New York roared out of half with a break of their own, patiently swinging the disc around the end zone before Kittredge flipped in a goal to Ben Katz. They broke again on the next point as a Freechild huck sailed out of bounds. A Ben Jagt flick to Tyler Haskell gave New York the lead 9-8. They wouldn’t look back.
Both team’s stars managed key offensive holds over the next several points. Rehder dominated in the air for Seattle, while Garvey hucks kept New York ahead. With the game tied 10-10, Jimmy Mickle launched a flick huck to Jagt in double coverage. With Trent Dillon trailing, Jagt leapt earlier than anyone, catching the disc fully outstretched. His waist was above his defenders’ heads.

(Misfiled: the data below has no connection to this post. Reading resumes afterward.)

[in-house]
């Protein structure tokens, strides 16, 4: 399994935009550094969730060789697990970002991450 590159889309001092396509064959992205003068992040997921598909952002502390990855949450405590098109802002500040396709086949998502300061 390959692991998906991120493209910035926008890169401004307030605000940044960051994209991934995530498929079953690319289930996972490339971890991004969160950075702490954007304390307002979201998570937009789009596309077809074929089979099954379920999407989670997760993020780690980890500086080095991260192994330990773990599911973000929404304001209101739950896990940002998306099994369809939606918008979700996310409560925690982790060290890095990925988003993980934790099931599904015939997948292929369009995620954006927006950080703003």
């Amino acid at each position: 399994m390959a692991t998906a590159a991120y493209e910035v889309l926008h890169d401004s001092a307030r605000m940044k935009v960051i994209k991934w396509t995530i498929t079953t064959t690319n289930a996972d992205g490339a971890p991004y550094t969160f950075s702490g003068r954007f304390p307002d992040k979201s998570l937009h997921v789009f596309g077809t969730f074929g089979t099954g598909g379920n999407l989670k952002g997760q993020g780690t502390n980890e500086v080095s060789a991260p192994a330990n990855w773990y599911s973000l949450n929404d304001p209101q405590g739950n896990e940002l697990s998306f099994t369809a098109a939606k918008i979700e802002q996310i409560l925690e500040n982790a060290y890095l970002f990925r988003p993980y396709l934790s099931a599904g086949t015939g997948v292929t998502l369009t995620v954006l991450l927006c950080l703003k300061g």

“That was incredible. We call Ben the spider sometimes, and that’s why. He gets up there, and his arms and legs are all over the place. He’s flipping over people,” said Garvey.
“That’s got to be an iconic catch,” said Sean Keegan. “It reminds me of that still you see of Nord going over someone in college. He’s at a point where no one else has thought about jumping. It’s a game-saving catch, one of the hugest moments in the sport.”
New York earned a chance to win the game with a break on the next point, but Kittredge dished a reset to empty space. Tied at 11, with the game to 12, Seattle played nearly perfect defense. Every reset was pressured, and every cut was marked.